A good idea- with a bad message. Because in the story they tell, the kid dies. Not inspiring. Not hopeful. Not warm & fuzzy. It ruins the story. They WANT to tell us that preventable accidents are just that- preventable. And together, we can save so many lives. But that’s not the story they told.  The story they told is that if we’re careless, kids die. See what they did there?

In interviews, Nationwide says they were surprised by the level of negative feedback they got- but they meant to be shocking. They wanted to raise awareness for this important issue- not sell insurance (read the interview in the WSL’s CMO Today section, by Nathalie Tadena). From the article:

Nationwide was mentioned more than 238,000 times on social media but only 12% of those conversations were positive, according to data from Amobee Brand Intelligence.

“The intention of the ad was actually not to sell insurance,” Mr. Jauchius said. “It was to raise awareness of a cause that we’ve been championing for decades at Nationwide, which is to keep kids safe from preventable accidental injuries.”

Ok, then. That’s not what we all heard. We heard- the kid dies.

Why did they take that dismal path?  This just makes me, as a viewer, angry, upset and bitter about Nationwide (me and thousands of others in the universe). Why couldn’t they turn that message around and show how working together to prevent these accidents could save thousands of lives, and show how because of our efforts together, this boy lives to achieve his dreams- because at the critical moment- his mom ignored the phone call and stayed with him in the bathtub instead…? Why not turn it around? Let the boy live. Let us cry and choke up with happiness instead of grief.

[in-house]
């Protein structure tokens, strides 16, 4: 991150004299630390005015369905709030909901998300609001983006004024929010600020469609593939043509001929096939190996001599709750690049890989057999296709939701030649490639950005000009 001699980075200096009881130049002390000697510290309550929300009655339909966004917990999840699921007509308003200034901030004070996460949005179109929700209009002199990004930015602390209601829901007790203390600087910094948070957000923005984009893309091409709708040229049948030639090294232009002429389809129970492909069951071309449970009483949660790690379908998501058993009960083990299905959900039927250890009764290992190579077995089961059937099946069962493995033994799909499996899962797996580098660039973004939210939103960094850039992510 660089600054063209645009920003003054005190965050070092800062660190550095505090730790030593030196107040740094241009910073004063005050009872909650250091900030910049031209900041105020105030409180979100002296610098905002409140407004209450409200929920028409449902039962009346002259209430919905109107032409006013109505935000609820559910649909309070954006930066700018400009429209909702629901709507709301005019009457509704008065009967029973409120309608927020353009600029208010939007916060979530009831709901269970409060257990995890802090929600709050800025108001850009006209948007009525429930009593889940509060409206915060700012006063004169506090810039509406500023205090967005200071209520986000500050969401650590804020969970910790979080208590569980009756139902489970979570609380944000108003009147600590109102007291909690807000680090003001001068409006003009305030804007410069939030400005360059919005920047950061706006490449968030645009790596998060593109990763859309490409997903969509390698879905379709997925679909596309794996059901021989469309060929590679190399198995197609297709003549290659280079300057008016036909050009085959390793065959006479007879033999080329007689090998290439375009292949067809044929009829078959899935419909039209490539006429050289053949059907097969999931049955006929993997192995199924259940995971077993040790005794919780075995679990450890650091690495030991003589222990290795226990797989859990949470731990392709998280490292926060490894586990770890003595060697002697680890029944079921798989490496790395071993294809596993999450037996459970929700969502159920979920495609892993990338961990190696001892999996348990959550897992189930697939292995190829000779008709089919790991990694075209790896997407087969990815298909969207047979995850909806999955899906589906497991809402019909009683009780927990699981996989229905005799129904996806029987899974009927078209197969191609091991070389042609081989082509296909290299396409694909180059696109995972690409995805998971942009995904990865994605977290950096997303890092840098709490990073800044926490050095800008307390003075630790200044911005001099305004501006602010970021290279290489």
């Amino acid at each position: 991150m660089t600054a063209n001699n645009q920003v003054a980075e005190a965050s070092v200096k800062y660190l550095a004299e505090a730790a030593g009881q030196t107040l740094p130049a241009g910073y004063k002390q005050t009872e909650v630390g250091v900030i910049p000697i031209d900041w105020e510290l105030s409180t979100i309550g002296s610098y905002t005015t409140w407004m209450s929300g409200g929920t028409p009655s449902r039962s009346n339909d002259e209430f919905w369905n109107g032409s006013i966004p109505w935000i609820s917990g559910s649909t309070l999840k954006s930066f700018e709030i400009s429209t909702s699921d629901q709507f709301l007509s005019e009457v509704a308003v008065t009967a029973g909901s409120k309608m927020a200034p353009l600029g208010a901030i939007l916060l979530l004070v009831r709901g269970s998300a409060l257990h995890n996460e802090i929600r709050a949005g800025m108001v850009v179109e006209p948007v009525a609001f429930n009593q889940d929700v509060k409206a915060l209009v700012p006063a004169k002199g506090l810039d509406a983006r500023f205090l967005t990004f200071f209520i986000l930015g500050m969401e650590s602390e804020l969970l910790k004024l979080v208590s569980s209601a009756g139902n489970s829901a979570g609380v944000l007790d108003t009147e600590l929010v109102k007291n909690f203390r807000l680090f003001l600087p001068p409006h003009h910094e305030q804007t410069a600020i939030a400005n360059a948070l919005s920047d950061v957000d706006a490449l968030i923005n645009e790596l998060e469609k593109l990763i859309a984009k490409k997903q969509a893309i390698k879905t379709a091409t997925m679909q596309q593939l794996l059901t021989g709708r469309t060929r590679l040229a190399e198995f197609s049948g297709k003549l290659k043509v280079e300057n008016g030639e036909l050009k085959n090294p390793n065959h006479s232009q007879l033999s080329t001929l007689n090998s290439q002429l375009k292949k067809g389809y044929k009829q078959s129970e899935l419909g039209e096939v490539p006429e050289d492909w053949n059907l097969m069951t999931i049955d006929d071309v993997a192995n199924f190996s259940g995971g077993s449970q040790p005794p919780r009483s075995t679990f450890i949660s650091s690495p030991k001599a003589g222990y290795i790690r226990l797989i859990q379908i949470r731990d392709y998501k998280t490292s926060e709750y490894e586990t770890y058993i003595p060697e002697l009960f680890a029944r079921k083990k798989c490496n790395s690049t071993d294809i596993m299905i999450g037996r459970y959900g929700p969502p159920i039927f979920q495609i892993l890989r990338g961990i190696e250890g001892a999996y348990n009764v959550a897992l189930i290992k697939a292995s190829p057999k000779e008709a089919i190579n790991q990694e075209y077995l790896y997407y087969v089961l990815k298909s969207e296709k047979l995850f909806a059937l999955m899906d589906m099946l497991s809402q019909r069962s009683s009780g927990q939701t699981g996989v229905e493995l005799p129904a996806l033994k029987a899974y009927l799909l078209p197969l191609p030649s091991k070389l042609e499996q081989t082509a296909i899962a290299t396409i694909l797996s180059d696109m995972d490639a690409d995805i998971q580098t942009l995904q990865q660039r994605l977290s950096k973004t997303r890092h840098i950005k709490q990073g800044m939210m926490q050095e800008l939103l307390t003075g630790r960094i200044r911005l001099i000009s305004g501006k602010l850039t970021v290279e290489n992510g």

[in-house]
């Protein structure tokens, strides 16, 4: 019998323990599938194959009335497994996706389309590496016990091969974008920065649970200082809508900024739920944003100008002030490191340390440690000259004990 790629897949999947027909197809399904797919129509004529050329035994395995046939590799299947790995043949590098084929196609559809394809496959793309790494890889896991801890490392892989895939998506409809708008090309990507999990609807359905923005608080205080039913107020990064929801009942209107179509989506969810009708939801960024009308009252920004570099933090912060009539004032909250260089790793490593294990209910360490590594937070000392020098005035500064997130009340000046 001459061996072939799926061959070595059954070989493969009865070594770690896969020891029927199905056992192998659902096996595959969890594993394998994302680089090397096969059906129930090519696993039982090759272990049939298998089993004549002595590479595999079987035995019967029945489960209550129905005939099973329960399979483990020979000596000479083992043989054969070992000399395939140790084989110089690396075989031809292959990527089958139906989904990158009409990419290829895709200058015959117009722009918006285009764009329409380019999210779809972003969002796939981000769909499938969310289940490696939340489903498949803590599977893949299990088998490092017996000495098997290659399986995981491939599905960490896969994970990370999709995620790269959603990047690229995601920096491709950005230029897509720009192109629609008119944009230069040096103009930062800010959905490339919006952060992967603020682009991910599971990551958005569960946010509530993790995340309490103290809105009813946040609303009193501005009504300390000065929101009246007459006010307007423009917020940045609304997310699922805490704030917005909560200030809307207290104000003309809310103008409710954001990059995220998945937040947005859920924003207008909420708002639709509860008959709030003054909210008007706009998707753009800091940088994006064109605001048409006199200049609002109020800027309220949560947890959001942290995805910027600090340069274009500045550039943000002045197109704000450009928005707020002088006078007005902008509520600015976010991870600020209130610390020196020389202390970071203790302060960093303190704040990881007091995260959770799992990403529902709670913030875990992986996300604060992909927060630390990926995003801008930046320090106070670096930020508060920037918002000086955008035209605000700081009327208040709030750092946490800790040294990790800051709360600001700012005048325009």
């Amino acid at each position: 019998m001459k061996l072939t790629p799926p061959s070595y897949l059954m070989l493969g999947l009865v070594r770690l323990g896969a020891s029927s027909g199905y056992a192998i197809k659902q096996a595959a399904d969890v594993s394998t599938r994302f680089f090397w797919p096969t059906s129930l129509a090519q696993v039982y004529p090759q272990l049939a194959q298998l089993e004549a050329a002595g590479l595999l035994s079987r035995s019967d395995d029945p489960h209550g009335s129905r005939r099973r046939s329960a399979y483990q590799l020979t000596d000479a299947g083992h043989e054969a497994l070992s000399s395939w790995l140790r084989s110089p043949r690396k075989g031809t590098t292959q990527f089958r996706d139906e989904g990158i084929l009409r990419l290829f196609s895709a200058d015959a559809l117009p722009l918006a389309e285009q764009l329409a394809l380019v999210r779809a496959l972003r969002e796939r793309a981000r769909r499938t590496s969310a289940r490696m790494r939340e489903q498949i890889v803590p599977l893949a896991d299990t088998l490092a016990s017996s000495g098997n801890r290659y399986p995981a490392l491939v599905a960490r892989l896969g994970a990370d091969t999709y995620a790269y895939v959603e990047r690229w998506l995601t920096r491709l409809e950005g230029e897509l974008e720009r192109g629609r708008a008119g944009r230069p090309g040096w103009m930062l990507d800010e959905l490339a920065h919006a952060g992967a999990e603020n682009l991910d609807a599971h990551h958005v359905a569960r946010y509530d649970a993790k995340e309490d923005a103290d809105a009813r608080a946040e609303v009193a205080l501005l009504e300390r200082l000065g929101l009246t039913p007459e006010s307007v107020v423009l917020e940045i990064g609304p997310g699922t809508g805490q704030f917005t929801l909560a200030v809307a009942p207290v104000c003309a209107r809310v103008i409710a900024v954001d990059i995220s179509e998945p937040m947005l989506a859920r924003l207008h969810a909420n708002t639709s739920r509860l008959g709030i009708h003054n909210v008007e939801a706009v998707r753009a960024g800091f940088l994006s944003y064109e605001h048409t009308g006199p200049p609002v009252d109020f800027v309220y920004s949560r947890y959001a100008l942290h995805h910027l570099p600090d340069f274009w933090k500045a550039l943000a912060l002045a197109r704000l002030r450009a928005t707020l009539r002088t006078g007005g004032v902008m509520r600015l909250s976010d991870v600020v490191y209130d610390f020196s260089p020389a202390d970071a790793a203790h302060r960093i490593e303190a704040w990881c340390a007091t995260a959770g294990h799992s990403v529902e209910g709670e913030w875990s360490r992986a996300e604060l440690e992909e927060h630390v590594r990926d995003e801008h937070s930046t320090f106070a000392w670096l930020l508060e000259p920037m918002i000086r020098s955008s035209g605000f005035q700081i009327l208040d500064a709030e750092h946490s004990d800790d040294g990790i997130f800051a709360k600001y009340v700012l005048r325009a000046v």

Let’s take a look at a retailer that took the opposite path. The most inspiring commercial from the Super Bowl was the #likeagirl campaign, from Always.

You can see it here: https://www.youtube.com/watch?v=q3GpXgFwWmk

This, like Nationwide, is a commercial with a message that isn’t about selling a product. Like Nationwide, the product doesn’t make an appearance until the final moment- isn’t even relevant to the story. But after watching it- I want to support the product. Why? Because it’s inspirational. It made me feel good. It’s about empowering children. Empowering our girls. Taking a persistent slur, ‘like a girl’, and turning it around into something GREAT. It’s not the first time this has been used this way- ‘fight like a girl’ has been used to support Breast cancer research. Why? Because it works. It gives us power. It doesn’t threaten to kill our children if we’re dumb.

Thinking about powerful messages in advertising, it’s the ones that give us something that make a lasting impression. Power. Hope. Inspiration.

Which story would you want to tell?

Deliver on it.

August 4, 2014

jessonline

Sounds simple, doesn’t it? If you add functionality to your site, you have to know what the customer expectation will be- and deliver on it. Getting it ALMOST right is the same as getting it wrong.

Here’s an example: one day, I was shopping on one of my favorite flash-sale sites- amazing brands and products at unusually great deals. What’s not to love? But there are so many items, and I have limited time and patience. That’s why I was so glad to see a refine-by-size feature that allows me to sort by just the product that would work for me- good! That’s a best practice, especially for a sale in which quantities are limited.